The New York Times | 2007

The New York Times July 31, 2007


PB&J; Upgrade: Breaking Out the Good Stuff

Stick to your old-fashioned roots and the market will eventually wake up. Take the Koeze Company's Cream-Nut peanut butter, for example. It has been made in Grand Rapids, Mich., from dark-roasted Virginia peanuts since 1925. Coarsely ground in small batches and lightly seasoned with sea salt, it is neither creamy nor chunky but totally irresistible.

Jeff Koeze (pronounced COO-zee ) runs the company, and is the fourth generation of his family to do so. He uses vintage slow-grinding machines to produce exceptionally nutty-tasting peanut butter, which has been sold nationally for only the past year or so. When freshly made, it is well emulsified into a creamy consistency. The oil eventually floats to the top and has to be stirred back in. This does not affect quality, only convenience.

Fairway and Barney Greengrass stores have new shipments. Zabar's also sells it, as do Marlow & Sons and Stinky Bklyn in Brooklyn. A list of other stores is at A 17-ounce jar is about $6.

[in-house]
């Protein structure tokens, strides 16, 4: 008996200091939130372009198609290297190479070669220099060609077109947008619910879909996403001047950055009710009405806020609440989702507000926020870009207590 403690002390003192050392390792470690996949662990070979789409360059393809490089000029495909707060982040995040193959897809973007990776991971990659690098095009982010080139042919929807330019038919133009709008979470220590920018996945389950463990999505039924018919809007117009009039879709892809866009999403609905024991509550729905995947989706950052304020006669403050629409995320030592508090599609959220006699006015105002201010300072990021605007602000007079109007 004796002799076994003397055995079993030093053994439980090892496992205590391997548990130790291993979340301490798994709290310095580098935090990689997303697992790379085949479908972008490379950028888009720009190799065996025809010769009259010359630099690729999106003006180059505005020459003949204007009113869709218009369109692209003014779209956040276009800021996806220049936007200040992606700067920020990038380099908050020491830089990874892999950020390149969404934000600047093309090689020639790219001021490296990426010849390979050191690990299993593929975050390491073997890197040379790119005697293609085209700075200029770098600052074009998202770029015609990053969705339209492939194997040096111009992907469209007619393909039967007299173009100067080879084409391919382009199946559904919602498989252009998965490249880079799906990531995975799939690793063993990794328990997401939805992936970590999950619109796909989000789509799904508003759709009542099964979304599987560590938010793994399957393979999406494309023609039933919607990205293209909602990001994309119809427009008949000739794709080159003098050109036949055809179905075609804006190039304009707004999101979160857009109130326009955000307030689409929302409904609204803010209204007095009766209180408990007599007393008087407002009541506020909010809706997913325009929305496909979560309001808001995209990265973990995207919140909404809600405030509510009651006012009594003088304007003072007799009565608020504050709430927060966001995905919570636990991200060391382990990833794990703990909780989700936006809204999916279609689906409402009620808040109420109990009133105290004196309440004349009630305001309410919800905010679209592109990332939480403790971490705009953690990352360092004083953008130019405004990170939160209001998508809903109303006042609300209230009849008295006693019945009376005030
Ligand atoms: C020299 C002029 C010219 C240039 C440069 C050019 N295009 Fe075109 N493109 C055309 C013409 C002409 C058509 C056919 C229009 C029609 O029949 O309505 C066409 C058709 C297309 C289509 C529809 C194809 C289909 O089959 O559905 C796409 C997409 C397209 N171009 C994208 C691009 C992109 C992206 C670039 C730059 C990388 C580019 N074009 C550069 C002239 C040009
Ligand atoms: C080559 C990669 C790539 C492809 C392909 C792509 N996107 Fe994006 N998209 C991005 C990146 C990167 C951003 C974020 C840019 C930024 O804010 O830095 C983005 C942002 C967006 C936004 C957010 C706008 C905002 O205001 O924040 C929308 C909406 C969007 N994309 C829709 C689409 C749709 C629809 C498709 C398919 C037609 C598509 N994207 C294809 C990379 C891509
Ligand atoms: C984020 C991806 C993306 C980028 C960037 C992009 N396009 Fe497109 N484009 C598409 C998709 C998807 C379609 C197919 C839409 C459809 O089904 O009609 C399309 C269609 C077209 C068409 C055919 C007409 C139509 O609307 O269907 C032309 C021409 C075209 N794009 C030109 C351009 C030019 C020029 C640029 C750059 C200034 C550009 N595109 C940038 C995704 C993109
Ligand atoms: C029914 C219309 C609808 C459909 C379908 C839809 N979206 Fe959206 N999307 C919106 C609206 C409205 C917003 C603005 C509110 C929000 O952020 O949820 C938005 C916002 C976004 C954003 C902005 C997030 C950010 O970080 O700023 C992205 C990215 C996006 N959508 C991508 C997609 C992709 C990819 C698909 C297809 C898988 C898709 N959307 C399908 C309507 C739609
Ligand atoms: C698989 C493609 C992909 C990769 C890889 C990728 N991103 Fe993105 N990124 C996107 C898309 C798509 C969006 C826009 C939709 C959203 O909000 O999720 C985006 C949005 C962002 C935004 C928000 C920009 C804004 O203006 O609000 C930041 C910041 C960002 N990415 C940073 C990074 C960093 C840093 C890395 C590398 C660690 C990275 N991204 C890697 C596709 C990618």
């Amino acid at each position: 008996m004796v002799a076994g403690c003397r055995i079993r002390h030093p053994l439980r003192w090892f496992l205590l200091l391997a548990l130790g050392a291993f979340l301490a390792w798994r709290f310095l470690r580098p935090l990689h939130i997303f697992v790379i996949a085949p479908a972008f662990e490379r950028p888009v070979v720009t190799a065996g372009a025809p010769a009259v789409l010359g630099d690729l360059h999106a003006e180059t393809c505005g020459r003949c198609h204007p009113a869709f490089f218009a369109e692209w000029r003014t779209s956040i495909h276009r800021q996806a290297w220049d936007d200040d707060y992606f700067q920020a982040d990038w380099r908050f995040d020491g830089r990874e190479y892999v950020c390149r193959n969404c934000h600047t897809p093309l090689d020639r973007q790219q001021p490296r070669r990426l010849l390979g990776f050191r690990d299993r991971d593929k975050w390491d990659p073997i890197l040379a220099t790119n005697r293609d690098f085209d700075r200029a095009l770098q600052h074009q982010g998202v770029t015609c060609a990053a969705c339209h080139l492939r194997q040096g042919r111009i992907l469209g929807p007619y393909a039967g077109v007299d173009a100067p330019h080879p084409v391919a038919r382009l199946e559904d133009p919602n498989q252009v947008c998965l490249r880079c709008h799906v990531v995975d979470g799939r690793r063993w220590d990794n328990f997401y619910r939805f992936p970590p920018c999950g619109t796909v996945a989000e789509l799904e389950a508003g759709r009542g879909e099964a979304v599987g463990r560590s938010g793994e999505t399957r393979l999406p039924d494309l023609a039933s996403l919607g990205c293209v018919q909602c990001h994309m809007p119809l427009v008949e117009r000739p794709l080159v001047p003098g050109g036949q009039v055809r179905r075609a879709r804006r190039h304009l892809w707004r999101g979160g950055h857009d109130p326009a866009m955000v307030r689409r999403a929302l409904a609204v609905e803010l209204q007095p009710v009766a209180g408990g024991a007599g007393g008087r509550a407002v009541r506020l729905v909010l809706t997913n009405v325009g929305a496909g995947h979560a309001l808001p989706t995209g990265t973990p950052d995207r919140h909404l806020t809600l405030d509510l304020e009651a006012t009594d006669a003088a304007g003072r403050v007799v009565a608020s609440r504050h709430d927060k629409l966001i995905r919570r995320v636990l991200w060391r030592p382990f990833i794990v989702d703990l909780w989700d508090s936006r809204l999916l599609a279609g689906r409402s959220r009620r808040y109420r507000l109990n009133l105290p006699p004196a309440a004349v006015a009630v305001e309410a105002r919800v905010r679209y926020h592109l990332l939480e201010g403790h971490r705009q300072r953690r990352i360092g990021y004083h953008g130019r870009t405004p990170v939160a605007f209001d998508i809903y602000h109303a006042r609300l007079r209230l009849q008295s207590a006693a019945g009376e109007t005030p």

And to go with your peanut butter? Jelly, of course. These days, many preserves are touted as being "all fruit" with "no added sugar." All that means is that syrupy grape or apple concentrates are used as sweeteners, with minimal reduction in calories. Oregon Growers and Shippers, which sells a line of preserves that use seasonal fruit grown on small farms in the Pacific Northwest, bucks this trend. Its preserves are sweetened with cane sugar, tipping the scale in favor of fruit.

A dozen flavors include marionberries, huckleberries, cherries and strawberries. Most are $6.50 for a 12-ounce jar from In New York, Ideal Cheese Shop sells the jars for $5.95. The huckleberry is $8.95 but out of stock until next month.

This article originally appeared in July 31, 2007 issue of The New York Times.

Oregon Shipper & Growers